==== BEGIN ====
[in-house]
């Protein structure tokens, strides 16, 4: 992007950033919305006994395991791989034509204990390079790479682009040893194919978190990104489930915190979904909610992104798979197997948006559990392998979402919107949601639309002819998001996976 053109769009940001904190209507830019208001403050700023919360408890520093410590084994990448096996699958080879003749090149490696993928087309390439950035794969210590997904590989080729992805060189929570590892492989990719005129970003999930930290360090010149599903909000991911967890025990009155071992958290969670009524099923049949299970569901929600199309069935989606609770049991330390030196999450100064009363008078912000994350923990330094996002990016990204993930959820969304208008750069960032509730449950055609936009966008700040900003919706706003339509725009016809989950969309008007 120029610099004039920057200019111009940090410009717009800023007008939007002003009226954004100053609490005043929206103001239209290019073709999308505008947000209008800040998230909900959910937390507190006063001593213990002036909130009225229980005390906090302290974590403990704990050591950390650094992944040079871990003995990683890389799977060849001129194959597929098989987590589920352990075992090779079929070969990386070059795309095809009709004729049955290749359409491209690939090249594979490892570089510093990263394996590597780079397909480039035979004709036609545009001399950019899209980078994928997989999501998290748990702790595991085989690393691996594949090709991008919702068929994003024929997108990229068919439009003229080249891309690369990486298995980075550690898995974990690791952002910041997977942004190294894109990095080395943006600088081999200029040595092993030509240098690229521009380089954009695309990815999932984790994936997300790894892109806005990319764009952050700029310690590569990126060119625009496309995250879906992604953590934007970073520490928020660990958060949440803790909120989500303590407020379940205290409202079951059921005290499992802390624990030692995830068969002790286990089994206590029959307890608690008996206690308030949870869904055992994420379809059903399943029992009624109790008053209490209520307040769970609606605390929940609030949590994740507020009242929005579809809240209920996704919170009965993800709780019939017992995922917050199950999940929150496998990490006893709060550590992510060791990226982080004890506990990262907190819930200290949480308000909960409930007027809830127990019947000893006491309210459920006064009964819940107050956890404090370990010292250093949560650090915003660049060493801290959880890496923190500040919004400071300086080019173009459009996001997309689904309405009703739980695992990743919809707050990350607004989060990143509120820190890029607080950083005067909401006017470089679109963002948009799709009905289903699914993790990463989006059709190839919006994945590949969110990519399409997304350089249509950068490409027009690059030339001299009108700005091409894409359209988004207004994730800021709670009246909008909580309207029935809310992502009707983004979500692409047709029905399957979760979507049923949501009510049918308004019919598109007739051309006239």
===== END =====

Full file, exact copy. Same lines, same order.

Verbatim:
[in-house]
């Protein structure tokens, strides 16, 4: 992007950033919305006994395991791989034509204990390079790479682009040893194919978190990104489930915190979904909610992104798979197997948006559990392998979402919107949601639309002819998001996976 053109769009940001904190209507830019208001403050700023919360408890520093410590084994990448096996699958080879003749090149490696993928087309390439950035794969210590997904590989080729992805060189929570590892492989990719005129970003999930930290360090010149599903909000991911967890025990009155071992958290969670009524099923049949299970569901929600199309069935989606609770049991330390030196999450100064009363008078912000994350923990330094996002990016990204993930959820969304208008750069960032509730449950055609936009966008700040900003919706706003339509725009016809989950969309008007 120029610099004039920057200019111009940090410009717009800023007008939007002003009226954004100053609490005043929206103001239209290019073709999308505008947000209008800040998230909900959910937390507190006063001593213990002036909130009225229980005390906090302290974590403990704990050591950390650094992944040079871990003995990683890389799977060849001129194959597929098989987590589920352990075992090779079929070969990386070059795309095809009709004729049955290749359409491209690939090249594979490892570089510093990263394996590597780079397909480039035979004709036609545009001399950019899209980078994928997989999501998290748990702790595991085989690393691996594949090709991008919702068929994003024929997108990229068919439009003229080249891309690369990486298995980075550690898995974990690791952002910041997977942004190294894109990095080395943006600088081999200029040595092993030509240098690229521009380089954009695309990815999932984790994936997300790894892109806005990319764009952050700029310690590569990126060119625009496309995250879906992604953590934007970073520490928020660990958060949440803790909120989500303590407020379940205290409202079951059921005290499992802390624990030692995830068969002790286990089994206590029959307890608690008996206690308030949870869904055992994420379809059903399943029992009624109790008053209490209520307040769970609606605390929940609030949590994740507020009242929005579809809240209920996704919170009965993800709780019939017992995922917050199950999940929150496998990490006893709060550590992510060791990226982080004890506990990262907190819930200290949480308000909960409930007027809830127990019947000893006491309210459920006064009964819940107050956890404090370990010292250093949560650090915003660049060493801290959880890496923190500040919004400071300086080019173009459009996001997309689904309405009703739980695992990743919809707050990350607004989060990143509120820190890029607080950083005067909401006017470089679109963002948009799709009905289903699914993790990463989006059709190839919006994945590949969110990519399409997304350089249509950068490409027009690059030339001299009108700005091409894409359209988004207004994730800021709670009246909008909580309207029935809310992502009707983004979500692409047709029905399957979760979507049923949501009510049918308004019919598109007739051309006239």